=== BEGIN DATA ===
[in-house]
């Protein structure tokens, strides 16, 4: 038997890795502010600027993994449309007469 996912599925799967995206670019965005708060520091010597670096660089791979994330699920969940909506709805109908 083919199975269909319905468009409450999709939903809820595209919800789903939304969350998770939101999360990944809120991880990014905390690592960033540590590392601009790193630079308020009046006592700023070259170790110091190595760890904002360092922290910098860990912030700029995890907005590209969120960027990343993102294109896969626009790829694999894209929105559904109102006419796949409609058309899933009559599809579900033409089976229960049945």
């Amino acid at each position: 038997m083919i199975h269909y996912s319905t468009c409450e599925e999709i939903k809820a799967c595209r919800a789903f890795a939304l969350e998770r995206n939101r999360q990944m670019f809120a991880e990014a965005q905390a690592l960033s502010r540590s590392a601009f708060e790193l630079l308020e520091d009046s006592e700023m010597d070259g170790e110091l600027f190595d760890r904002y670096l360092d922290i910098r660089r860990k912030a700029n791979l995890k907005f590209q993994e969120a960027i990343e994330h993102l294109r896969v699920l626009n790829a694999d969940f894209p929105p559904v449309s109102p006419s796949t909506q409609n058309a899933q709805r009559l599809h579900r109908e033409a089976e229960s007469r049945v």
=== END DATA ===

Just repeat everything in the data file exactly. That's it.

[in-house]
């Protein structure tokens, strides 16, 4: 038997890795502010600027993994449309007469 996912599925799967995206670019965005708060520091010597670096660089791979994330699920969940909506709805109908 083919199975269909319905468009409450999709939903809820595209919800789903939304969350998770939101999360990944809120991880990014905390690592960033540590590392601009790193630079308020009046006592700023070259170790110091190595760890904002360092922290910098860990912030700029995890907005590209969120960027990343993102294109896969626009790829694999894209929105559904109102006419796949409609058309899933009559599809579900033409089976229960049945």
């Amino acid at each position: 038997m083919i199975h269909y996912s319905t468009c409450e599925e999709i939903k809820a799967c595209r919800a789903f890795a939304l969350e998770r995206n939101r999360q990944m670019f809120a991880e990014a965005q905390a690592l960033s502010r540590s590392a601009f708060e790193l630079l308020e520091d009046s006592e700023m010597d070259g170790e110091l600027f190595d760890r904002y670096l360092d922290i910098r660089r860990k912030a700029n791979l995890k907005f590209q993994e969120a960027i990343e994330h993102l294109r896969v699920l626009n790829a694999d969940f894209p929105p559904v449309s109102p006419s796949t909506q409609n058309a899933q709805r009559l599809h579900r109908e033409a089976e229960s007469r049945v």